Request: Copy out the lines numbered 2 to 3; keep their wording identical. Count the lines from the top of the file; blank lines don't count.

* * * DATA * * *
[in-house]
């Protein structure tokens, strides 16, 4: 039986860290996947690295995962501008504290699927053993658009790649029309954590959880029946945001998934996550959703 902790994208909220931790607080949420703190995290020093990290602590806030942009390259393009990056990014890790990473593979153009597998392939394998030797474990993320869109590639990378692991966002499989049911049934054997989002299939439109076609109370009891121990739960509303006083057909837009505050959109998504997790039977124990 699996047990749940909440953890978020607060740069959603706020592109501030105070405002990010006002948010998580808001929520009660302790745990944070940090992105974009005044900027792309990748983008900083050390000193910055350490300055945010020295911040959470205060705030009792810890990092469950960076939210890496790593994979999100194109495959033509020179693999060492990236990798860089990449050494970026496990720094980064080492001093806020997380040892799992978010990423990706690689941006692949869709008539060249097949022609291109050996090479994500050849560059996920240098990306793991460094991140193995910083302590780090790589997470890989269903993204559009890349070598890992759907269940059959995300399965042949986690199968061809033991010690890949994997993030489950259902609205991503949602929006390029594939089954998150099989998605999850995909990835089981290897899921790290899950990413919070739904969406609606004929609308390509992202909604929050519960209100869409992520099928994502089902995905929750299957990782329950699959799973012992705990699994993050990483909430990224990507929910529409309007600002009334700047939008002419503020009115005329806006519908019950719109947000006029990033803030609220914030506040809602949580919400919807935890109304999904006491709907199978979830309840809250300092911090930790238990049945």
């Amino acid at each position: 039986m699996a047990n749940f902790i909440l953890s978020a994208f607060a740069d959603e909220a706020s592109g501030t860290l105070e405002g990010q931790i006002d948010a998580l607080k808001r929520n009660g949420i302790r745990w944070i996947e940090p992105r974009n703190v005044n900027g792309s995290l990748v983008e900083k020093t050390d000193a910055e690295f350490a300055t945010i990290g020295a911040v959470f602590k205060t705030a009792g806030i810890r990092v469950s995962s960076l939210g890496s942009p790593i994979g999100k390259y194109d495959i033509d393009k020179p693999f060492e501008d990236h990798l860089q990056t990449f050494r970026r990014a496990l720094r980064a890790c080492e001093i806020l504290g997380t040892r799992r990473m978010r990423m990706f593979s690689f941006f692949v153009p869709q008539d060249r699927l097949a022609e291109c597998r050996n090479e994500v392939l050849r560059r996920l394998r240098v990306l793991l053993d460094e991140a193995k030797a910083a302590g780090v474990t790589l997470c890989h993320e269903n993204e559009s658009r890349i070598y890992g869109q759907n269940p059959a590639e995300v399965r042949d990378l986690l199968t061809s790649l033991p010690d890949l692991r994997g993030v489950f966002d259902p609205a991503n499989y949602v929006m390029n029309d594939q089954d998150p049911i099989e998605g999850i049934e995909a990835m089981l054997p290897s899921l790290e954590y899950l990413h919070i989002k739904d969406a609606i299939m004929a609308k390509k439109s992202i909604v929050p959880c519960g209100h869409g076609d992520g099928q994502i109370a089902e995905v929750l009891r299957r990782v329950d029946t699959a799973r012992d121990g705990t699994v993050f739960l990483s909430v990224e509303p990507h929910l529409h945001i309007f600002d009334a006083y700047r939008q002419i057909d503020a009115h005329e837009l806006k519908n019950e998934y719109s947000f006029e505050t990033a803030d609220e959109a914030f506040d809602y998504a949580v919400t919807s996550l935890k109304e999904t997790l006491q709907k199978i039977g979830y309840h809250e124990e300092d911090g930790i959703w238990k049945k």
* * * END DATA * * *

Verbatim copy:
């Protein structure tokens, strides 16, 4: 039986860290996947690295995962501008504290699927053993658009790649029309954590959880029946945001998934996550959703 902790994208909220931790607080949420703190995290020093990290602590806030942009390259393009990056990014890790990473593979153009597998392939394998030797474990993320869109590639990378692991966002499989049911049934054997989002299939439109076609109370009891121990739960509303006083057909837009505050959109998504997790039977124990 699996047990749940909440953890978020607060740069959603706020592109501030105070405002990010006002948010998580808001929520009660302790745990944070940090992105974009005044900027792309990748983008900083050390000193910055350490300055945010020295911040959470205060705030009792810890990092469950960076939210890496790593994979999100194109495959033509020179693999060492990236990798860089990449050494970026496990720094980064080492001093806020997380040892799992978010990423990706690689941006692949869709008539060249097949022609291109050996090479994500050849560059996920240098990306793991460094991140193995910083302590780090790589997470890989269903993204559009890349070598890992759907269940059959995300399965042949986690199968061809033991010690890949994997993030489950259902609205991503949602929006390029594939089954998150099989998605999850995909990835089981290897899921790290899950990413919070739904969406609606004929609308390509992202909604929050519960209100869409992520099928994502089902995905929750299957990782329950699959799973012992705990699994993050990483909430990224990507929910529409309007600002009334700047939008002419503020009115005329806006519908019950719109947000006029990033803030609220914030506040809602949580919400919807935890109304999904006491709907199978979830309840809250300092911090930790238990049945």
């Amino acid at each position: 039986m699996a047990n749940f902790i909440l953890s978020a994208f607060a740069d959603e909220a706020s592109g501030t860290l105070e405002g990010q931790i006002d948010a998580l607080k808001r929520n009660g949420i302790r745990w944070i996947e940090p992105r974009n703190v005044n900027g792309s995290l990748v983008e900083k020093t050390d000193a910055e690295f350490a300055t945010i990290g020295a911040v959470f602590k205060t705030a009792g806030i810890r990092v469950s995962s960076l939210g890496s942009p790593i994979g999100k390259y194109d495959i033509d393009k020179p693999f060492e501008d990236h990798l860089q990056t990449f050494r970026r990014a496990l720094r980064a890790c080492e001093i806020l504290g997380t040892r799992r990473m978010r990423m990706f593979s690689f941006f692949v153009p869709q008539d060249r699927l097949a022609e291109c597998r050996n090479e994500v392939l050849r560059r996920l394998r240098v990306l793991l053993d460094e991140a193995k030797a910083a302590g780090v474990t790589l997470c890989h993320e269903n993204e559009s658009r890349i070598y890992g869109q759907n269940p059959a590639e995300v399965r042949d990378l986690l199968t061809s790649l033991p010690d890949l692991r994997g993030v489950f966002d259902p609205a991503n499989y949602v929006m390029n029309d594939q089954d998150p049911i099989e998605g999850i049934e995909a990835m089981l054997p290897s899921l790290e954590y899950l990413h919070i989002k739904d969406a609606i299939m004929a609308k390509k439109s992202i909604v929050p959880c519960g209100h869409g076609d992520g099928q994502i109370a089902e995905v929750l009891r299957r990782v329950d029946t699959a799973r012992d121990g705990t699994v993050f739960l990483s909430v990224e509303p990507h929910l529409h945001i309007f600002d009334a006083y700047r939008q002419i057909d503020a009115h005329e837009l806006k519908n019950e998934y719109s947000f006029e505050t990033a803030d609220e959109a914030f506040d809602y998504a949580v919400t919807s996550l935890k109304e999904t997790l006491q709907k199978i039977g979830y309840h809250e124990e300092d911090g930790i959703w238990k049945k």